Wednesday, 21 August 2013

BARNACLED ON OSLO



We are just back from a pleasant, interesting if financially challenging week in Oslo, which must surely be Europe's, if not the world's, most expensive city. Our hotel accommodation was a cramped 'studio apartment' hardly much bigger than a single bedroom. There was a hob with two rings, a microwave oven, two cups, two glasses, two spoons. We would have had to pay heavily extra for any additional cutlery, pots, pans, etc, so we did without them. We had brought our own coffee pot and coffee, and I bought a croissant or two at the nearby 7/11 for breakfast. We lived on one proper meal a day, treating ourselves twice to a splurge in a top-class restaurant. For lunch, we filled bread rolls with ham and cheese in the morning and brought them with us on our various excursions, and bought a few bananas. Matters were almost on a military footing.
We bought weekly transport passes at a reasonable price, and they covered buses, trams, the Metro (or T-bane) and the ferries to the inner islands of the Oslo fjord. Visiting these islands on days of good weather was probably the highlight of our stay, though the Munch Museum, the Ibsen Museum and the amazing architecture of the Opera House were close runners-up.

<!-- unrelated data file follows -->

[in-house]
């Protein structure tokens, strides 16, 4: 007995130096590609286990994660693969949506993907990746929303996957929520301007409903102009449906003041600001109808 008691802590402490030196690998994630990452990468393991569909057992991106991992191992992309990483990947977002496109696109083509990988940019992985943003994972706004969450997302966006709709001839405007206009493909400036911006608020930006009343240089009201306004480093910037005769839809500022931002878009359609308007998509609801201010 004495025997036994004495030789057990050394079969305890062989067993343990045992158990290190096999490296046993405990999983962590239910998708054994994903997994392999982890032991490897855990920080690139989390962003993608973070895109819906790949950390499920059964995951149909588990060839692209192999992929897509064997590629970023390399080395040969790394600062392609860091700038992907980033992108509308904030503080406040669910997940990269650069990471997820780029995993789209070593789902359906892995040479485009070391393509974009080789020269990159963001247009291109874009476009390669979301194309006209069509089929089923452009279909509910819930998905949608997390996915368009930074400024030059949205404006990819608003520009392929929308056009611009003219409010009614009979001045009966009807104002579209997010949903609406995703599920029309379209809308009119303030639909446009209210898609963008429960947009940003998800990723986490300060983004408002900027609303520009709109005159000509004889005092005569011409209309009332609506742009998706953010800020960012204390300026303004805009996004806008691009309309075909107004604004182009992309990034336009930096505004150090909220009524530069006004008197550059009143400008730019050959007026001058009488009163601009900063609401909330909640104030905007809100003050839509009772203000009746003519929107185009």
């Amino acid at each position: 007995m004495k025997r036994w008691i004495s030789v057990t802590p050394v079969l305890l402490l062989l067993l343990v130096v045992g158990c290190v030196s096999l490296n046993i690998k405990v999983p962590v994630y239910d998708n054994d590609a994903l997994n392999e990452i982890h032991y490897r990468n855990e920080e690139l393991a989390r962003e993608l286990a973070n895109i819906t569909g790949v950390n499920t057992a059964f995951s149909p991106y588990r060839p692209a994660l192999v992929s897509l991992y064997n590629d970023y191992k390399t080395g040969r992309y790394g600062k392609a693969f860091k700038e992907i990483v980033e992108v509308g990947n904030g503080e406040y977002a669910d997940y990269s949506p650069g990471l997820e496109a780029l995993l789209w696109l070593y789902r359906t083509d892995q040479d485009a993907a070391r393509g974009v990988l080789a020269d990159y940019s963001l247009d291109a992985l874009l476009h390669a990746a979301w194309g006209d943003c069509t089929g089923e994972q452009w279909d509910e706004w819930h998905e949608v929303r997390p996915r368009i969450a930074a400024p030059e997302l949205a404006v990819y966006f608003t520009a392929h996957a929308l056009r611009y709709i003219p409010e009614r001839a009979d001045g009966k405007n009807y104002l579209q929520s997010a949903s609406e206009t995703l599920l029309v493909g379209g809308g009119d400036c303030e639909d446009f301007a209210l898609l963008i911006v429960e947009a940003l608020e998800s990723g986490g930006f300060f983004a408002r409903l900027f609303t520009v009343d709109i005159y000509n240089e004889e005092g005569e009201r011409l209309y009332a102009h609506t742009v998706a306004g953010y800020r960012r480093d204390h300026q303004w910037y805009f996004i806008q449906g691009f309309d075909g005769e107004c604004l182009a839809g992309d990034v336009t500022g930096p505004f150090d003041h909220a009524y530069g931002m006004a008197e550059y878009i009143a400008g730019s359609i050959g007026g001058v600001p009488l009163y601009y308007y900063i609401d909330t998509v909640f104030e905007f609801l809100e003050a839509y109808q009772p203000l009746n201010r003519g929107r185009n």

The islands are environmentally protected, there are small sandy or shingly beaches, hardly any shops or caf├ęs (on some islands there are no retail outlets at all). You can easily and quickly walk around most islands and the views of the fjord and the city are quite stunning from several vantage points. The small beaches reminded me of childhood holidays in Schull, West Cork. The islands we visited were Langoyene, Hovedoya, and Gressholmen.
It was on these islands that we encountered the barnacle geese, beautifully shaped and plumaged creatures, herbivores that moved sedately through grass, cow-like in their grazing.




There are restrictions on the sale of liquor in Norway. While you can buy beer in any super- or mini-market, wine and spirits can only be bought in designated stores, which close at 6 pm. (And I thought it was bad when Ireland brought in a law closing off-licences at 10 pm!) 
I eventually saw a wine store in the Oslo train station, and made sure to get there before six o'clock the following day, rather than spend €8.00 per glass for a a few nightcaps of plonk in the hotel bar. Hence the rather exhausted look of triumph on my face in the photograph below. The price for those bottles (of Italian wine) was comparable to prices in Irish off-licences.